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Protocols for Interworking: XNFS, Version 3W
Copyright © 1998 The Open Group


NFSPROC3_READDIRPLUS - Extended Read From Directory

Call Arguments

struct READDIRPLUS3args { nfs_fh3 dir; cookie3 cookie; cookieverf3 cookieverf; count3 dircount; count3 maxcount; };

Return Arguments

struct entryplus3 { fileid3 fileid; filename3 name; cookie3 cookie; post_op_attr name_attributes; post_op_fh3 name_handle; entryplus3 *nextentry; };

struct dirlistplus3 { entryplus3 *entries; bool eof; };

struct READDIRPLUS3resok { post_op_attr dir_attributes; cookieverf3 cookieverf; dirlistplus3 reply; };

struct READDIRPLUS3resfail { post_op_attr dir_attributes; };

union READDIRPLUS3res switch (nfsstat3 status) { case NFS3_OK: READDIRPLUS3resok resok; default: READDIRPLUS3resfail resfail; };

RPC Procedure Description



Procedure READDIRPLUS retrieves a variable number of entries from a file system directory and returns complete information about each along with information to allow the client to request additional directory entries in a subsequent READDIRPLUS. READDIRPLUS differs from READDIR only in the amount of information returned for each entry. In READDIR, each entry returns the filename and the fileid. In READDIRPLUS, each entry returns the name, the fileid, attributes (including the fileid) and file handle.

On entry, the arguments in READDIRPLUS3args are:

The file handle for the directory to be read.

An opaque value identifying a point in a directory The client sets it to zero in the first request to read the directory. On subsequent requests, it should be a cookie as returned by the server.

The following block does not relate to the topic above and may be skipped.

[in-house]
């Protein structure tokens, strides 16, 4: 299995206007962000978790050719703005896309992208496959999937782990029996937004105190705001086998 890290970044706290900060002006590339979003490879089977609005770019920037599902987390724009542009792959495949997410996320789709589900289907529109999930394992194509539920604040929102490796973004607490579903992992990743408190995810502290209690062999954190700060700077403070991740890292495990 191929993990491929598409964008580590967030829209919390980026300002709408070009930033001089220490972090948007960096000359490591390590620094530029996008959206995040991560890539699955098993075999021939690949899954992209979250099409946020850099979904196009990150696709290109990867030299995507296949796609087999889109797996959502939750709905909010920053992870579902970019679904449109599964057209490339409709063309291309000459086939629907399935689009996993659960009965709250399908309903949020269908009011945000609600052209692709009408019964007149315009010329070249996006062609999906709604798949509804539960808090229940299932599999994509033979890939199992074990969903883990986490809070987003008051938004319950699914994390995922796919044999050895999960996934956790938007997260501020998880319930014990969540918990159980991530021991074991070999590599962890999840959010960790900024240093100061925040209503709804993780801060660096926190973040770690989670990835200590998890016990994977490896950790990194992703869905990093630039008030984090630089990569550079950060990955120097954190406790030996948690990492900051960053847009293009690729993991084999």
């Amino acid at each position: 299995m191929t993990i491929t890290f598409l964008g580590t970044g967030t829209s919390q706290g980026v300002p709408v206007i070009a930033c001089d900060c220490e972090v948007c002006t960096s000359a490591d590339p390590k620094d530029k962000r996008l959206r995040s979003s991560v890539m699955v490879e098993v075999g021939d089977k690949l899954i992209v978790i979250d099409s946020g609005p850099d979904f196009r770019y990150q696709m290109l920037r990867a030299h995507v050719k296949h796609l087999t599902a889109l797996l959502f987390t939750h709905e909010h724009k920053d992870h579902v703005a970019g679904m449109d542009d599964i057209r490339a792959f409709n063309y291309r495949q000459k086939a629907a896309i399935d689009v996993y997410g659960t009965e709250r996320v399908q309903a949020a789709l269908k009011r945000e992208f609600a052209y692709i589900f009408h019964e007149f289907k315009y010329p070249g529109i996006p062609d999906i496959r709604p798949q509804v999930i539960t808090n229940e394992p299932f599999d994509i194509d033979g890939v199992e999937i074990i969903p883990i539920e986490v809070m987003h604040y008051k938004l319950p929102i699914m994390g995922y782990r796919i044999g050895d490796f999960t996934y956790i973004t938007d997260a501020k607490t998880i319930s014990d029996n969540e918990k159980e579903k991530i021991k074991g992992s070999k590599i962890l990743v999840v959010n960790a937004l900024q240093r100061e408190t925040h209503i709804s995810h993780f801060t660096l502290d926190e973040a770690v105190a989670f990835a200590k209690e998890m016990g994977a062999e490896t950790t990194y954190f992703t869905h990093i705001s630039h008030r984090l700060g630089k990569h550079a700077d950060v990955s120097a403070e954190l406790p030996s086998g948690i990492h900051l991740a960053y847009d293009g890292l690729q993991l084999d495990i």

An opaque value verifying the value of the cookie. The client sets it to zero in the first request to read the directory. On subsequent requests, it should be a cookieverf, as returned by the server. The cookieverf must match that returned by the READDIRPLUS call in which the cookie was acquired.

The maximum number of bytes of directory information to be returned. This number does not include the size of the attributes and file handle portions of the result.

The maximum size of the READDIRPLUS3resok structure, in bytes. The size must include all XDR overhead. The server may return fewer than maxcount bytes of data.

Upon successful return, READDIRPLUS3res.status is NFS3_OK and READDIRPLUS3res.resok contains:

The attributes of the directory dir.

The cookie verifier.

The directory list:

Zero or more directory (.IR entryplus3 ) entries.

TRUE if the last member of reply.entries is the last entry in the directory or the list reply.entries is empty and the cookie corresponded to the end of the directory. If FALSE, there may be more entries to read.

Otherwise, READDIRPLUS3res.status contains the error on failure and READDIRPLUS3res.resfail contains the following:

The attributes of the directory dir.

Implementation Guidance